From The Waste Around Us
22 March 2019
6-9pm (one day only event)
The Change Room
Often people refer to large causes, those of grandeur, which seem distant and unattainable when considering global changes. Meanwhile, many more achievable small actions could positively contribute if we were to look at our ‘habit-formation’. We are so accustomed to ‘choice’ within our consumer society – the latest phone, the glossier mascara, that makes us oblivious to our complicity. “From the waste around us” presents the low value, everyday in a transformed state, to simultaneously instigate associations and interpretations. Naty Lopez-Holguin’s intervention at the Change Room aims to create a pause for us to consider our everyday actions.
About the artist
Naty Lopez-Holguin is a Spanish-born artist based in Portsmouth, whose practice focuses on material transformation, using the everyday to convey points of human experience, creating sculptures as both singular objects and multiple elements in installations.
[Q] What is the significance of tumble-dryer fluff in your work?
I’ve always been interested in the discarded, things that others might consider rubbish. As John Berger proposes “we only see what we look at” and that “looking is an act of choice”. So I suppose my material choice says quite a lot about who I am. We humans don’t clothe to just keep warm anymore or for modesty purposes, it is part of our identity. These items we wear go through destructive processes while being washed and dried; the centrifugal forces tear fibres away, which then get trapped in filters and are no longer desirable. I am exploring issues of worth and value.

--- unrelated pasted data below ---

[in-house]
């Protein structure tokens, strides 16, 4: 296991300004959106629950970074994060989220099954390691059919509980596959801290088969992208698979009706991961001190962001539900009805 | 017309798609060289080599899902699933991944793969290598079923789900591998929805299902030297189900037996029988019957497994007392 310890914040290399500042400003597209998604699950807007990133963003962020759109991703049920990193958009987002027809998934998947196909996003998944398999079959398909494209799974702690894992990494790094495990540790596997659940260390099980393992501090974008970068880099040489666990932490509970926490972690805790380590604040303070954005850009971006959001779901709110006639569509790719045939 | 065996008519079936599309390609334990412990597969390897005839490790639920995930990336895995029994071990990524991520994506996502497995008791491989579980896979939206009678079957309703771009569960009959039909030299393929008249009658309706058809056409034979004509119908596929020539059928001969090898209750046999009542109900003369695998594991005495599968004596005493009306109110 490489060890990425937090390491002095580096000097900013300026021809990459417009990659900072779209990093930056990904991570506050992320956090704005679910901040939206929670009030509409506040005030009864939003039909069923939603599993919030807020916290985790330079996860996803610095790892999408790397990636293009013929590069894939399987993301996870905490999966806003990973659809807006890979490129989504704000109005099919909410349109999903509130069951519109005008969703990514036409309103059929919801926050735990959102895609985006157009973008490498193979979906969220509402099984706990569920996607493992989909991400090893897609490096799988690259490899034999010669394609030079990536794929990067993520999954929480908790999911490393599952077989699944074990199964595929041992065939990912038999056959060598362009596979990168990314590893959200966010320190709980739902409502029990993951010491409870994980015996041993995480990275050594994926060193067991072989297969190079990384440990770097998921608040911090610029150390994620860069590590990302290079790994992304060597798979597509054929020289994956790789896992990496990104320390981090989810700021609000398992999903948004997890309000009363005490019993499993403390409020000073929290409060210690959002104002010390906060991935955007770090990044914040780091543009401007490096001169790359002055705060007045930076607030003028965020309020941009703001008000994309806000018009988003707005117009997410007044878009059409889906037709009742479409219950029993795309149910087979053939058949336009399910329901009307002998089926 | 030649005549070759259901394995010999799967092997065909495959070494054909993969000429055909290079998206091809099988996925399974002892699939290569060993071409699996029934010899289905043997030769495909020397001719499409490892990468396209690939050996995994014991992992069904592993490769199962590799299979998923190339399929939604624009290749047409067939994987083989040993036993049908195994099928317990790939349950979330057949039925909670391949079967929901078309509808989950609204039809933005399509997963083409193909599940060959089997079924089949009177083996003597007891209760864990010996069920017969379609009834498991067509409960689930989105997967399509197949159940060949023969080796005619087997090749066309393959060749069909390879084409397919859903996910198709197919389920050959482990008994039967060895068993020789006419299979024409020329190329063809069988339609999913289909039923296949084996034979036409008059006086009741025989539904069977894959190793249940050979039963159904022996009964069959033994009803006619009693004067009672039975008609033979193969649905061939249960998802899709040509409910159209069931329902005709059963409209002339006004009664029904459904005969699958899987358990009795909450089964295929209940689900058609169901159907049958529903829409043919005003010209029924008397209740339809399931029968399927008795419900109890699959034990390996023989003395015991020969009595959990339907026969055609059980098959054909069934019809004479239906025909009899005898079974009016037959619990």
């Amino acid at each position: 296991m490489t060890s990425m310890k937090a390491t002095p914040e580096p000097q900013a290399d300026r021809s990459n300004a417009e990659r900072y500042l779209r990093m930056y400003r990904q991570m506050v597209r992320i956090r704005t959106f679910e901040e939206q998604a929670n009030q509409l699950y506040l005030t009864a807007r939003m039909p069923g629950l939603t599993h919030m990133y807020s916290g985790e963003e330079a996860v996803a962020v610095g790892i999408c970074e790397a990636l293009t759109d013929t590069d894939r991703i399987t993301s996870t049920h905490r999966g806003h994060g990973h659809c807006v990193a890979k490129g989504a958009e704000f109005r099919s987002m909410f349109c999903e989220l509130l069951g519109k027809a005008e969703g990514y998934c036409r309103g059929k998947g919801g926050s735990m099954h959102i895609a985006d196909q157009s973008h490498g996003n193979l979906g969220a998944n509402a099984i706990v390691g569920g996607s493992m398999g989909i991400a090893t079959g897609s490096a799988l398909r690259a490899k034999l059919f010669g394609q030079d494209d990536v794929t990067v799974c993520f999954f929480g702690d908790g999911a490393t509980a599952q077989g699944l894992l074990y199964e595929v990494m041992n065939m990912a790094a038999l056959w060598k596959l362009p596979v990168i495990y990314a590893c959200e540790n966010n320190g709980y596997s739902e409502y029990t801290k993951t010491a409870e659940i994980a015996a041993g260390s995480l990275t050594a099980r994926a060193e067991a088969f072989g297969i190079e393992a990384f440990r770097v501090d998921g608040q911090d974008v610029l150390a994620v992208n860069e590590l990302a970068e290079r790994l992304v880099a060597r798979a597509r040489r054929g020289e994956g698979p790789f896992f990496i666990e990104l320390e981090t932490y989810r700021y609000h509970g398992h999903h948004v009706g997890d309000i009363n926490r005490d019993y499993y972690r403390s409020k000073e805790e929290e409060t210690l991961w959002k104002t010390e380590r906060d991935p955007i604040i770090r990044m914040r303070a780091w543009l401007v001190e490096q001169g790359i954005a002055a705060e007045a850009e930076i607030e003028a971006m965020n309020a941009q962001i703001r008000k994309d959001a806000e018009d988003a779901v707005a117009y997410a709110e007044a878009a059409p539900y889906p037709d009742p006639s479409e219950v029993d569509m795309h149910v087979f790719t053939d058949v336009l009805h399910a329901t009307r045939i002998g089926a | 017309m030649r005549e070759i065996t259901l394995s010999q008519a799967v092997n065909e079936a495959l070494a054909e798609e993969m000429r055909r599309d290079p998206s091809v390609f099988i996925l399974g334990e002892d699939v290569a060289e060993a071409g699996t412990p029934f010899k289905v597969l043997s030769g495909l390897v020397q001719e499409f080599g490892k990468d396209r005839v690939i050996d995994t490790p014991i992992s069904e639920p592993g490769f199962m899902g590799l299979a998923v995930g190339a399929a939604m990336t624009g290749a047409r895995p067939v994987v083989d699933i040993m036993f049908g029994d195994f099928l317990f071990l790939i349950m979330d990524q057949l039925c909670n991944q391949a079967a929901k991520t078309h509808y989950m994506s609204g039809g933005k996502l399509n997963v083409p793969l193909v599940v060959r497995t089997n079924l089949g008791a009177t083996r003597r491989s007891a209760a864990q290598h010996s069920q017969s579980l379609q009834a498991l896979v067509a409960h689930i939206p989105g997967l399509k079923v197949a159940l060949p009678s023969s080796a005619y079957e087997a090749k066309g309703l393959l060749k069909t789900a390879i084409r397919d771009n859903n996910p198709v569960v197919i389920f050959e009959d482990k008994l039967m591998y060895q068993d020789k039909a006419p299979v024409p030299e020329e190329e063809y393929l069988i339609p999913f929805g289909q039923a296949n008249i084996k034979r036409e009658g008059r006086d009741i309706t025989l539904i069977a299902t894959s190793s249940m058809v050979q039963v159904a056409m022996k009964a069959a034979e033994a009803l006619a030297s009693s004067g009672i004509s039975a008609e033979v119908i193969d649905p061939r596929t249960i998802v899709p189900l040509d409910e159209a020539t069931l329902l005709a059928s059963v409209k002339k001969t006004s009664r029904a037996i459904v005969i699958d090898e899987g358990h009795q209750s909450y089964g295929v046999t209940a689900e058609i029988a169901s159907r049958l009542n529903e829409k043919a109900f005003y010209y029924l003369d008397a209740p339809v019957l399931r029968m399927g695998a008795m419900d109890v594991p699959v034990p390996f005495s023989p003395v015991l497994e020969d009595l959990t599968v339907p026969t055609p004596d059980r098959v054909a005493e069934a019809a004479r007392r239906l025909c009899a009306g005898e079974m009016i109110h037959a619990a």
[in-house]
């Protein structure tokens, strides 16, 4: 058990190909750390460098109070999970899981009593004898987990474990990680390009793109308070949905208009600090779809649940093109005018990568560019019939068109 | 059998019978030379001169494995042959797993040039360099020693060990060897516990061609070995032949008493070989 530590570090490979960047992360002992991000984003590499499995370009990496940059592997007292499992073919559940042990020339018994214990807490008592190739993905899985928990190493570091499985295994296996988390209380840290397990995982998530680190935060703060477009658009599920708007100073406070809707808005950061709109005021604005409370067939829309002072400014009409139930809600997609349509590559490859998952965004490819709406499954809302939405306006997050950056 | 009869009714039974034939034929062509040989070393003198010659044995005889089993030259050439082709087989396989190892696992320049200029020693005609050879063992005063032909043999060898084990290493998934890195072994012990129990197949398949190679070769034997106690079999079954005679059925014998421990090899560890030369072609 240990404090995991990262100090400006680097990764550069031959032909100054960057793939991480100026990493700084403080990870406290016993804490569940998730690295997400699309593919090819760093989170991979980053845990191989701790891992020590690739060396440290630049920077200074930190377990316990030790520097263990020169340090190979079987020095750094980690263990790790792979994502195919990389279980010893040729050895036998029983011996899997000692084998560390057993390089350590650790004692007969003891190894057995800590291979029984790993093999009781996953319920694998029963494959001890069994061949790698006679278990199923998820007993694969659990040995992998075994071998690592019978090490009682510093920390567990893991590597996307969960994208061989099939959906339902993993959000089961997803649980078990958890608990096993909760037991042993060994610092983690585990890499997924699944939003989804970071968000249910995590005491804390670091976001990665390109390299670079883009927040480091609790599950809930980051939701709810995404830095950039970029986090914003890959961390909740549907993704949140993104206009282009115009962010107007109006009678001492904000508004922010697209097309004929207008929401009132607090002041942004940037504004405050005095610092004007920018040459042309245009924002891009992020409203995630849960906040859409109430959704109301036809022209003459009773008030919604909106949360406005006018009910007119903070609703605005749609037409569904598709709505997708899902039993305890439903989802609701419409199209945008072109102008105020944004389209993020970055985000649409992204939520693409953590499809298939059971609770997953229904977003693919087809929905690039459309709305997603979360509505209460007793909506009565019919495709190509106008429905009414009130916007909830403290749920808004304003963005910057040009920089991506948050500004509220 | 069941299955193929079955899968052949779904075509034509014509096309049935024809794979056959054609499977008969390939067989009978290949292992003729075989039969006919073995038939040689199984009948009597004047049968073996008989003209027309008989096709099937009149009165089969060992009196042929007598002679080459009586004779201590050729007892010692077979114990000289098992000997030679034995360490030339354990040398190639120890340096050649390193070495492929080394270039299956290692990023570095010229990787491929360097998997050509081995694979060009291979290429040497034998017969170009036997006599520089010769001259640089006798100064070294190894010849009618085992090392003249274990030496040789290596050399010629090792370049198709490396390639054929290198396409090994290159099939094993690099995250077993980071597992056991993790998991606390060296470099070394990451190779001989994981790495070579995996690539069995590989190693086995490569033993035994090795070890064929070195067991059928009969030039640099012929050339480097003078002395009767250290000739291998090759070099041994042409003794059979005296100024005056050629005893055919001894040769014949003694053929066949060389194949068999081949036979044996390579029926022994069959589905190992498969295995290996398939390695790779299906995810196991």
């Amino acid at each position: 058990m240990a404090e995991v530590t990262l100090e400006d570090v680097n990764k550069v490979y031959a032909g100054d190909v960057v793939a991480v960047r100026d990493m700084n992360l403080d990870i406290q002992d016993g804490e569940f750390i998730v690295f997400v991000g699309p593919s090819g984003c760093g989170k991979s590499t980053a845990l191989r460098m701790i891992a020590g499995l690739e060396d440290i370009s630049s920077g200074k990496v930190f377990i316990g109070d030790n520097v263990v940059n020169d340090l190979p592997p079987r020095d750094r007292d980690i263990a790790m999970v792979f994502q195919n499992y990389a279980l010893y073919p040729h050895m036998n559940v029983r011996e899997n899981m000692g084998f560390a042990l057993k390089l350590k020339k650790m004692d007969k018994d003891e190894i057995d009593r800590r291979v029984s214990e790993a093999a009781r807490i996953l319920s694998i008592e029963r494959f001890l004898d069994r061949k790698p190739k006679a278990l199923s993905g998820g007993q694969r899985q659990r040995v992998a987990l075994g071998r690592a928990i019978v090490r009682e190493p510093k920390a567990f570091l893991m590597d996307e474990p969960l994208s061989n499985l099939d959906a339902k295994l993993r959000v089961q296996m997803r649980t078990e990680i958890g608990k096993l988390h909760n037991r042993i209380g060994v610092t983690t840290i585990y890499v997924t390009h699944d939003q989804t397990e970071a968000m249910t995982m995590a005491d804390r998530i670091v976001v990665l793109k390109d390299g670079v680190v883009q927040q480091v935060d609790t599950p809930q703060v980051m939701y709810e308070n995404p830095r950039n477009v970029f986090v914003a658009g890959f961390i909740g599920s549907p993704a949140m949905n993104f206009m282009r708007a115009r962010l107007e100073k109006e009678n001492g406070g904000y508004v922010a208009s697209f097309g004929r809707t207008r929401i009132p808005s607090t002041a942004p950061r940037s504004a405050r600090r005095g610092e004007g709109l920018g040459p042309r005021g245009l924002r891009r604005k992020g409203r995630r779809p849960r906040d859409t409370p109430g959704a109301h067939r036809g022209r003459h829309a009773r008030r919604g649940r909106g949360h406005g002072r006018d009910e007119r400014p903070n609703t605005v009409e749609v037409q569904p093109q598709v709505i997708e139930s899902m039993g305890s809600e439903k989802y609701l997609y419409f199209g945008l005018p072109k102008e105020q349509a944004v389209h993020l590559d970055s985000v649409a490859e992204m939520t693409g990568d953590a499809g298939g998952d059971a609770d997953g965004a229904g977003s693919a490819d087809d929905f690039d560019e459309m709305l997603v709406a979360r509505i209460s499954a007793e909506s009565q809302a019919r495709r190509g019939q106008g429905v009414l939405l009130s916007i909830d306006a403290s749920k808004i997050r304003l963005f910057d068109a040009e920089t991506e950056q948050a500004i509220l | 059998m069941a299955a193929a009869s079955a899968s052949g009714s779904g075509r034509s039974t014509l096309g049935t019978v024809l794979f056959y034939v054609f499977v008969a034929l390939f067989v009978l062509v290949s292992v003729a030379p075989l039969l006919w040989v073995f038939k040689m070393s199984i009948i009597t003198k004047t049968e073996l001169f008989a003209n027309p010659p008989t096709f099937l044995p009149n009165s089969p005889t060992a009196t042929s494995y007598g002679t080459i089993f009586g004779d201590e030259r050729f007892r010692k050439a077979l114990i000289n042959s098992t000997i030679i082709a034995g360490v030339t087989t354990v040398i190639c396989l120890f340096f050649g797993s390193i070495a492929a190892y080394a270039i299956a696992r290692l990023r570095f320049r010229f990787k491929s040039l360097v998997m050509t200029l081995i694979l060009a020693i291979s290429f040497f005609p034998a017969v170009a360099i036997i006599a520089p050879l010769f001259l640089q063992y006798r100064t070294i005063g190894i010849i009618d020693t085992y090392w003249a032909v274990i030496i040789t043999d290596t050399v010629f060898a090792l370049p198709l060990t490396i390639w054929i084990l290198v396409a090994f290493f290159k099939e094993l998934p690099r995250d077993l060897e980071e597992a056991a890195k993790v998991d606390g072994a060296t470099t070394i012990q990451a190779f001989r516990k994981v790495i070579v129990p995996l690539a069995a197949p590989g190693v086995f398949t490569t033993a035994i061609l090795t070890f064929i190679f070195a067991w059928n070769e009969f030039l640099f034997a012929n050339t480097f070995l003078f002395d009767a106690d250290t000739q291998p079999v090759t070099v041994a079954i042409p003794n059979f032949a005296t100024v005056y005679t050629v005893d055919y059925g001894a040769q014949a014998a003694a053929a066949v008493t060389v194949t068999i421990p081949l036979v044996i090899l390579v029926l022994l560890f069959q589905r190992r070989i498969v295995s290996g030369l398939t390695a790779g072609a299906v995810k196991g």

[Q] Can you tell us more about the process of making behind your sculptures?
The forms are influenced mainly by food packaging; the fluff is restricted within, giving a ‘manufactured’ feel as a metaphor for social constrains.The process itself is a very labour-intensive one; layers upon layers of tumble-dryer fluff, where the short fibres interlink, pulling as they dry, forming an always changing outcome. One work can take up to 6 months to make – I do of course more than one at the time …. but the investment of time is important.
[Q] You used to work in clinical and scientific environments before throwing yourself into a studio practice. How was that like, and how has your background influenced your current work?
Unfortunately, creativity is not always well received in clinical and scientific arenas, often driven by targets and hierarchical obedience. It was a difficult decision, and painful at times, leaving behind a reasonably well paid full-time job in favour of a more altruistic endeavour. I believe we are an amalgamation of all our experiences, and for me it is easy to tap into my systematic and methodical thinking when needed… Oh and I understand the true meaning of a deadline.
[Q] What does the medium of sculpture mean to you?
The creation of form …. though labels are a strange thing. Lately, some people have commented on my work’s ‘painterliness’– something that can extend beyond painting into other medium (Linsey Bull 2016)… using the materiality to create a psychological state, a way of transferring meaning and expression.
[Q] What does the title of this project mean to you?
The Change Room offers a platform to consider our behaviour, how small iterations can contribute to a larger cause, the need for self reflection and accountability for our actions.
[Q] How has it been to work with the context of The Change Room,and especially with the type of space it is?
It has provided a really exciting opportunity, not only thematically but also practically, in the sense of the dialogue with the existing features, such as the tiled walls or water pipes, and the restrictions on hanging.